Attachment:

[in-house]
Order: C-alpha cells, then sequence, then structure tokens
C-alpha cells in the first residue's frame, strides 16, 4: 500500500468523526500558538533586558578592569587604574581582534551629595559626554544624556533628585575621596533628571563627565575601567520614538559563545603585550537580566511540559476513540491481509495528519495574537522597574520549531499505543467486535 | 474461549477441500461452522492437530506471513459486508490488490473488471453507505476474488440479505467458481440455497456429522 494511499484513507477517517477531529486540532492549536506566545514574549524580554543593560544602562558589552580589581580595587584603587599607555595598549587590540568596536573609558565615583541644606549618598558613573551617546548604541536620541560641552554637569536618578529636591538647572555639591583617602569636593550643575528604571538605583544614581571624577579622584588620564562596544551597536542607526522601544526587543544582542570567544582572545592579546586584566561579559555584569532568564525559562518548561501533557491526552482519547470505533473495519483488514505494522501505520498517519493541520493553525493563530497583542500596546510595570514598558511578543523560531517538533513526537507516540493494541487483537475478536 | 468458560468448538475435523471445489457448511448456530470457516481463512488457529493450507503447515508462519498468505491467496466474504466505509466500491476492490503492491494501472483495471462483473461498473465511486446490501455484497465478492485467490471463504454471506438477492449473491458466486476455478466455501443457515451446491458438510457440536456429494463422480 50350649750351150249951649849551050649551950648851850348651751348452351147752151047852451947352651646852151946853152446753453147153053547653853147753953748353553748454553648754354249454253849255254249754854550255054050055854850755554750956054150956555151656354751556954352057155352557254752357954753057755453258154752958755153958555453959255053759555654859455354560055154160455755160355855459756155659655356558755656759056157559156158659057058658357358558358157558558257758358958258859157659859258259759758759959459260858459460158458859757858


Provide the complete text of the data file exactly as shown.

[in-house]
Order: C-alpha cells, then sequence, then structure tokens
C-alpha cells in the first residue's frame, strides 16, 4: 500500500468523526500558538533586558578592569587604574581582534551629595559626554544624556533628585575621596533628571563627565575601567520614538559563545603585550537580566511540559476513540491481509495528519495574537522597574520549531499505543467486535 | 474461549477441500461452522492437530506471513459486508490488490473488471453507505476474488440479505467458481440455497456429522 494511499484513507477517517477531529486540532492549536506566545514574549524580554543593560544602562558589552580589581580595587584603587599607555595598549587590540568596536573609558565615583541644606549618598558613573551617546548604541536620541560641552554637569536618578529636591538647572555639591583617602569636593550643575528604571538605583544614581571624577579622584588620564562596544551597536542607526522601544526587543544582542570567544582572545592579546586584566561579559555584569532568564525559562518548561501533557491526552482519547470505533473495519483488514505494522501505520498517519493541520493553525493563530497583542500596546510595570514598558511578543523560531517538533513526537507516540493494541487483537475478536 | 468458560468448538475435523471445489457448511448456530470457516481463512488457529493450507503447515508462519498468505491467496466474504466505509466500491476492490503492491494501472483495471462483473461498473465511486446490501455484497465478492485467490471463504454471506438477492449473491458466486476455478466455501443457515451446491458438510457440536456429494463422480 50350649750351150249951649849551050649551950648851850348651751348452351147752151047852451947352651646852151946853152446753453147153053547653853147753953748353553748454553648754354249454253849255254249754854550255054050055854850755554750956054150956555151656354751556954352057155352557254752357954753057755453258154752958755153958555453959255053759555654859455354560055154160455755160355855459756155659655356558755656759056157559156158659057058658357358558358157558558257758358958258859157659859258259759758759959459260858459460158458859757858